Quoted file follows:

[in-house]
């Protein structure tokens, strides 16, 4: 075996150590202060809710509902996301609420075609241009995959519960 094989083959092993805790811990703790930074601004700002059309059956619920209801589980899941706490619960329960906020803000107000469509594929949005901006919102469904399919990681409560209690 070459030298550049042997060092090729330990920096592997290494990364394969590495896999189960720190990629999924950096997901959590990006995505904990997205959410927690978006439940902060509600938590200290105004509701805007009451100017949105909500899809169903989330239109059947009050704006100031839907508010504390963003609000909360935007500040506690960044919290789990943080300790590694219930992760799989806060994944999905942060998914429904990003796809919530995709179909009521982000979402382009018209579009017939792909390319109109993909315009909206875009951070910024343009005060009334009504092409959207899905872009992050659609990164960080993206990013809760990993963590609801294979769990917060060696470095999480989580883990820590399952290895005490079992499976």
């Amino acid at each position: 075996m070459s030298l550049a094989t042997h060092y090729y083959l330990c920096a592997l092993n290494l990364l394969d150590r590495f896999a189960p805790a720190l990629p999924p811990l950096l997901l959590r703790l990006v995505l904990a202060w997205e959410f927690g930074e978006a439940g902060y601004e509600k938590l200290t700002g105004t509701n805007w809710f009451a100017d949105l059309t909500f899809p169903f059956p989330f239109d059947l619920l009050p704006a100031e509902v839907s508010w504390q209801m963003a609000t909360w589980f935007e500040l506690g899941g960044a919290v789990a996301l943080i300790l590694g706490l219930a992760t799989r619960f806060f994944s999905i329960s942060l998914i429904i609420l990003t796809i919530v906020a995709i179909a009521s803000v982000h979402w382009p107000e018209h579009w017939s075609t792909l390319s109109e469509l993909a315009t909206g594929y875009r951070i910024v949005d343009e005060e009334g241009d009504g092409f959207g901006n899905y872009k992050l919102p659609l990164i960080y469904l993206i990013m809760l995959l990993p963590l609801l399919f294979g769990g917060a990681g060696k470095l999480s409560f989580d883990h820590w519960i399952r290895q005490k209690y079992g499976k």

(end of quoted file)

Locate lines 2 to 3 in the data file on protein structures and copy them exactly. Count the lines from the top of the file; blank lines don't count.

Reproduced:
């Protein structure tokens, strides 16, 4: 075996150590202060809710509902996301609420075609241009995959519960 094989083959092993805790811990703790930074601004700002059309059956619920209801589980899941706490619960329960906020803000107000469509594929949005901006919102469904399919990681409560209690 070459030298550049042997060092090729330990920096592997290494990364394969590495896999189960720190990629999924950096997901959590990006995505904990997205959410927690978006439940902060509600938590200290105004509701805007009451100017949105909500899809169903989330239109059947009050704006100031839907508010504390963003609000909360935007500040506690960044919290789990943080300790590694219930992760799989806060994944999905942060998914429904990003796809919530995709179909009521982000979402382009018209579009017939792909390319109109993909315009909206875009951070910024343009005060009334009504092409959207899905872009992050659609990164960080993206990013809760990993963590609801294979769990917060060696470095999480989580883990820590399952290895005490079992499976």
């Amino acid at each position: 075996m070459s030298l550049a094989t042997h060092y090729y083959l330990c920096a592997l092993n290494l990364l394969d150590r590495f896999a189960p805790a720190l990629p999924p811990l950096l997901l959590r703790l990006v995505l904990a202060w997205e959410f927690g930074e978006a439940g902060y601004e509600k938590l200290t700002g105004t509701n805007w809710f009451a100017d949105l059309t909500f899809p169903f059956p989330f239109d059947l619920l009050p704006a100031e509902v839907s508010w504390q209801m963003a609000t909360w589980f935007e500040l506690g899941g960044a919290v789990a996301l943080i300790l590694g706490l219930a992760t799989r619960f806060f994944s999905i329960s942060l998914i429904i609420l990003t796809i919530v906020a995709i179909a009521s803000v982000h979402w382009p107000e018209h579009w017939s075609t792909l390319s109109e469509l993909a315009t909206g594929y875009r951070i910024v949005d343009e005060e009334g241009d009504g092409f959207g901006n899905y872009k992050l919102p659609l990164i960080y469904l993206i990013m809760l995959l990993p963590l609801l399919f294979g769990g917060a990681g060696k470095l999480s409560f989580d883990h820590w519960i399952r290895q005490k209690y079992g499976k």